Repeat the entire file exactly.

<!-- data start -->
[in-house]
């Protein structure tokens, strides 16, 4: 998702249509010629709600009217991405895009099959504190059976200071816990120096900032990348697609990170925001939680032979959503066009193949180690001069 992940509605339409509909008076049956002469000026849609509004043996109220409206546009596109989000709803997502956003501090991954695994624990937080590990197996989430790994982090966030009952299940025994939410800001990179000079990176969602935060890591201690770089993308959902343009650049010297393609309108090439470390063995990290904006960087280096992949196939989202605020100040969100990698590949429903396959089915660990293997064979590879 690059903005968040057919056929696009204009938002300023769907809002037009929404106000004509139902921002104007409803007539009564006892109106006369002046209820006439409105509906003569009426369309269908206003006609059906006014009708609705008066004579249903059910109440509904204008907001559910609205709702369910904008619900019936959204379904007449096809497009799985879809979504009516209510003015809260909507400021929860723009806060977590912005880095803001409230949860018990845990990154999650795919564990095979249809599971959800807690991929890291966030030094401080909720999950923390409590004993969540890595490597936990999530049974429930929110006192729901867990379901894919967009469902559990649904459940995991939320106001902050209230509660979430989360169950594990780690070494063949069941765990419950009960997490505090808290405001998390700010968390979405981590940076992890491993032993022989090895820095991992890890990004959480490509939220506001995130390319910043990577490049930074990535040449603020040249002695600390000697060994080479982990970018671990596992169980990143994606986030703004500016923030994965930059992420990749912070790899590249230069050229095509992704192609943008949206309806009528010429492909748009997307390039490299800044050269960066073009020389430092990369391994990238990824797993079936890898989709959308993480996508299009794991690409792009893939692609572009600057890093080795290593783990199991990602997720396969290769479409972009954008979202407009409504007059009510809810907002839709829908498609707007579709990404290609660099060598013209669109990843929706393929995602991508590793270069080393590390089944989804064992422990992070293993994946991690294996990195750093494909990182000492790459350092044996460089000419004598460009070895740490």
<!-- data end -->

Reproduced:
[in-house]
């Protein structure tokens, strides 16, 4: 998702249509010629709600009217991405895009099959504190059976200071816990120096900032990348697609990170925001939680032979959503066009193949180690001069 992940509605339409509909008076049956002469000026849609509004043996109220409206546009596109989000709803997502956003501090991954695994624990937080590990197996989430790994982090966030009952299940025994939410800001990179000079990176969602935060890591201690770089993308959902343009650049010297393609309108090439470390063995990290904006960087280096992949196939989202605020100040969100990698590949429903396959089915660990293997064979590879 690059903005968040057919056929696009204009938002300023769907809002037009929404106000004509139902921002104007409803007539009564006892109106006369002046209820006439409105509906003569009426369309269908206003006609059906006014009708609705008066004579249903059910109440509904204008907001559910609205709702369910904008619900019936959204379904007449096809497009799985879809979504009516209510003015809260909507400021929860723009806060977590912005880095803001409230949860018990845990990154999650795919564990095979249809599971959800807690991929890291966030030094401080909720999950923390409590004993969540890595490597936990999530049974429930929110006192729901867990379901894919967009469902559990649904459940995991939320106001902050209230509660979430989360169950594990780690070494063949069941765990419950009960997490505090808290405001998390700010968390979405981590940076992890491993032993022989090895820095991992890890990004959480490509939220506001995130390319910043990577490049930074990535040449603020040249002695600390000697060994080479982990970018671990596992169980990143994606986030703004500016923030994965930059992420990749912070790899590249230069050229095509992704192609943008949206309806009528010429492909748009997307390039490299800044050269960066073009020389430092990369391994990238990824797993079936890898989709959308993480996508299009794991690409792009893939692609572009600057890093080795290593783990199991990602997720396969290769479409972009954008979202407009409504007059009510809810907002839709829908498609707007579709990404290609660099060598013209669109990843929706393929995602991508590793270069080393590390089944989804064992422990992070293993994946991690294996990195750093494909990182000492790459350092044996460089000419004598460009070895740490």